Consider, for instance, “Crush,” Hulu’s newest entry to the LGBTQ teen romance genre, which started streaming on April 29, and puts a lesbian love story in the spotlight.

It’s true that, in an era before LGBTQ characters could be brought to the screen with the freedom and genuine lived experience that makes today’s queer movies feel so authentic, women in love – or at least, in lust – with each other were often seen as “acceptable” in mainstream cinema. While we had lesbian stories, however, those stories were almost always told by men, and straight men at that, leaving us with romanticized (or more accurately, fetishized) depictions that were hopelessly tainted by the male gaze. While movies like “Basic Instinct” and “Bound” may have been successful films that brought queer women into the public eye, they can scarcely be said to have presented a positive or even relatable image in which any real-life lesbian viewers might be able to recognize themselves.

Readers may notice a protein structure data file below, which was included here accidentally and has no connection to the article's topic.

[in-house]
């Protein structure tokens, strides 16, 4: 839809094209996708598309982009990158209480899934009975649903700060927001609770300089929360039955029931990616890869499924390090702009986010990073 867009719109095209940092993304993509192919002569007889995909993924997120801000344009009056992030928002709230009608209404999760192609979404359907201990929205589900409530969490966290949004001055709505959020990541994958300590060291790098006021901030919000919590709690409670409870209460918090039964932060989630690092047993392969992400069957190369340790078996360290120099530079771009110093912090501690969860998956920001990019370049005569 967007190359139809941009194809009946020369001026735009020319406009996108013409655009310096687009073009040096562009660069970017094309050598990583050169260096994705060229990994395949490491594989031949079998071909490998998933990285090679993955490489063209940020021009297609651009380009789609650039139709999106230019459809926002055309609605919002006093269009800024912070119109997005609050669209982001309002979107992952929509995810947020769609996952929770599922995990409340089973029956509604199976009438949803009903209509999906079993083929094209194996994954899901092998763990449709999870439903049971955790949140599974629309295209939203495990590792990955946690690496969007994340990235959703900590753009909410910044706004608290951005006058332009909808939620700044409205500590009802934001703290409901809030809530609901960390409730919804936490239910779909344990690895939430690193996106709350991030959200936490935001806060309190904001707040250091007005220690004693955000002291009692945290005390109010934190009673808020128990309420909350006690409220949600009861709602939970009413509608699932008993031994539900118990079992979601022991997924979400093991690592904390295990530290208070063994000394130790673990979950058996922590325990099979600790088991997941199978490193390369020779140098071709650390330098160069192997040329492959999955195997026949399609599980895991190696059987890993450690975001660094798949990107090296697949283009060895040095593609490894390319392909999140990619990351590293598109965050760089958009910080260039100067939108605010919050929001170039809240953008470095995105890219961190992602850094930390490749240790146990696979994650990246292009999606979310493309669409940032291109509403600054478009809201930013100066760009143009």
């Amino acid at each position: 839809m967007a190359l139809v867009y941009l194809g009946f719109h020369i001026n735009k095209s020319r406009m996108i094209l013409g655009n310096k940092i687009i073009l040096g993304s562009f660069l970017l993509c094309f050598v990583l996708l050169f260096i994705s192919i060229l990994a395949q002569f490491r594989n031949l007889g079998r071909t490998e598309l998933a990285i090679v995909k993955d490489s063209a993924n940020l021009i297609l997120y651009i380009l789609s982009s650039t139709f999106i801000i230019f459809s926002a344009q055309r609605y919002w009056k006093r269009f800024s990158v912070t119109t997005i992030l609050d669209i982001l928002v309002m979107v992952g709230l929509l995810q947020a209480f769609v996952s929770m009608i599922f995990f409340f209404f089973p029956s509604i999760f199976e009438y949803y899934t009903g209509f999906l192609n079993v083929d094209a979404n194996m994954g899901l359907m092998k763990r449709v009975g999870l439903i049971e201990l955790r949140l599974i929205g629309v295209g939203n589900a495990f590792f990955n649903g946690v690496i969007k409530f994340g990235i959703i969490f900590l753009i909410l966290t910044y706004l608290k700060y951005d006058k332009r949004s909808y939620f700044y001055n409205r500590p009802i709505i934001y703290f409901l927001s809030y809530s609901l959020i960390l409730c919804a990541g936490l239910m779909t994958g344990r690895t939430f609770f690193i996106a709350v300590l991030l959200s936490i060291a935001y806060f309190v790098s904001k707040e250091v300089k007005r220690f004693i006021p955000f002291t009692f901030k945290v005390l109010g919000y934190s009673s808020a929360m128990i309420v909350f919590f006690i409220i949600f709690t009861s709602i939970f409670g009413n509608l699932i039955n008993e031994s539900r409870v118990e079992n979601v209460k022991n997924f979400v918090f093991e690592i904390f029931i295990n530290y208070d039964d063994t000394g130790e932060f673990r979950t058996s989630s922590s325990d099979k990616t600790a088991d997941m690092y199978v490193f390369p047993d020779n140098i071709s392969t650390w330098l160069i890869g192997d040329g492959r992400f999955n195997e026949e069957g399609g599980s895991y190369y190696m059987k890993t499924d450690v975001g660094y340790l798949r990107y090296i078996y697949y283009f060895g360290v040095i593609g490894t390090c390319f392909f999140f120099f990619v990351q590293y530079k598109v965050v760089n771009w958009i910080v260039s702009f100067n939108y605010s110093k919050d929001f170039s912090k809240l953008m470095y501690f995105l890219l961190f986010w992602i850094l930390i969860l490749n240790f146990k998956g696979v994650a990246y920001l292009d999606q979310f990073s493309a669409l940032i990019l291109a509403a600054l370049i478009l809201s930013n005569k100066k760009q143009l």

Nothing could be further than the case in “Crush,” a film with the advantage of having actual women building it from the ground up. Directed by Sammi Cohen (making her feature directorial debut) from a screenplay by Kirsten King and Casey Rackham, it’s the story of Paige (Rowan Blanchard), a freshly out high-schooler with a passion and a talent for art. Though she has no interest in sports, she impulsively joins the school’s track team in a bid to get closer to the beautiful and popular Gabriela (Isabella Ferreira), the team’s co-captain, on whom she has harbored a longtime crush. She knows nothing about track, however, so the team’s coach (Aasif Mandvi) assigns her to Gabriela’s twin sister AJ ( Auliʻi Cravalho) for training. As their friendship grows, she begins to develop unexpected feelings – a situation complicated by the threat of potential suspension over mistaken accusations of vandalism due to a wave of anonymous graffiti art that has been appearing all over the campus. Desperate to find the real culprit, Paige enlists AJ to help solve the mystery and clear her name, and soon finds herself facing a dilemma over which of the two sisters she really wants to pursue.